Resumes get in the way of selling and showcasing your remarkableness. Its static formulation and brevity make it difficult to identify the remarkable beyond the occasional and rare remarkable education or experience. What we do, how we think and what we have to offer is far more valuable now than an Ivy League education or a job in the mail room of a Fortune 500. The resume is designed precisely to obfuscate the remarkable in order to reduce you and your efforts to a single page.

This blog makes for a better introduction than any resume can. It doesn’t list where I went to school (The University of Kansas) or whom I’ve worked for (HOK Sport, Gould Evans Associates, Architekton and more) but it does show how I think and where my interests and passions lay (hint – it’s all about the process). Does this make me remarkable? Not yet maybe, thought some would seem to think so, but it does lay the foundation.


Geek: Definition

May 30, 2008

Found this awhile back at gapingvoid.com. I think it helps make it okay to be a geek. I think it suggests that it’s essential that you be a geek about something.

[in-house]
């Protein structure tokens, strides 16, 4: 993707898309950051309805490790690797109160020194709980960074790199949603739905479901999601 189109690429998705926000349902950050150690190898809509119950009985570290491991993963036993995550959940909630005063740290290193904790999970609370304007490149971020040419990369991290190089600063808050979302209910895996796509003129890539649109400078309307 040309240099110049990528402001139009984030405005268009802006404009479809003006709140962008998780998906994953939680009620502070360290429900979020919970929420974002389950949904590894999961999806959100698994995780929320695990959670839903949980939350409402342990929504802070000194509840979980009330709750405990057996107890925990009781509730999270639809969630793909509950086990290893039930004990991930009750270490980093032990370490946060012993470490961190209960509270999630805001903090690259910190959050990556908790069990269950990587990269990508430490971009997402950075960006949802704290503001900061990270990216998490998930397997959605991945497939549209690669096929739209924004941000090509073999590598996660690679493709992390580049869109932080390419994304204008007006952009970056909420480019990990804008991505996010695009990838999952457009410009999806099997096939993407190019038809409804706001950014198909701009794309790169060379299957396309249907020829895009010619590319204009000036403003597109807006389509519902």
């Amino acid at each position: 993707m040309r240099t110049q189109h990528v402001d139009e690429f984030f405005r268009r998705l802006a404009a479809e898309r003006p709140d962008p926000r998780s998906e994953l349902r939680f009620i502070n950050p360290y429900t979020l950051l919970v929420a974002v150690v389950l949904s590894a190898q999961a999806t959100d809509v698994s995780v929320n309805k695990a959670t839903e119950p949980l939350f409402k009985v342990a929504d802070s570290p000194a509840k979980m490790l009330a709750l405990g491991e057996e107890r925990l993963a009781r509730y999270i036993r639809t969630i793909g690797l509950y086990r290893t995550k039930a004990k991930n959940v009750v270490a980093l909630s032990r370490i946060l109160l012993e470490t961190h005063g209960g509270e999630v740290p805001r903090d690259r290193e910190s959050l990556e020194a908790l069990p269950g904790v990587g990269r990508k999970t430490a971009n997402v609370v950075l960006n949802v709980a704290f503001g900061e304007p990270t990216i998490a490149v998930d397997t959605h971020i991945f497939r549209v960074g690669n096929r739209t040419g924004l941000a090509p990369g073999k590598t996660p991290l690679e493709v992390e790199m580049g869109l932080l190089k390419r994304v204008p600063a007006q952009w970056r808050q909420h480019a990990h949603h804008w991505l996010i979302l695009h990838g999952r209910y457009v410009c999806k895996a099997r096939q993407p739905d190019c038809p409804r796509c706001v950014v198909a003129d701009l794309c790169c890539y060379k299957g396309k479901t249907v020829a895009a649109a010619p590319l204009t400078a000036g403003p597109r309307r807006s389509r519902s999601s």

“My definition of a geek is, “Somebody who socializes via objects.”

When you think about it, we’re all geeks. We’re all enthusiastic about something outside ourselves. For me, it’s marketing and cartooning. For others, it could be cellphones or Scotch Whisky or Apple computers or NASCAR or the Boston Red Sox or Bhuddism. All these act as Social Objects within a social network of people who care passionately about the stuff.

Whatever industry you are in, there’s somebody who is geeked out about your product category. They are using your product [or a competitor's product] as a Social Object.

If you don’t understand how the geeks are socializing- connecting to other people- via your product, then you don’t actually have a marketing plan. Heck, you probably don’t have a viable business plan.”

It’s okay, go geek out on something. You’ll like it!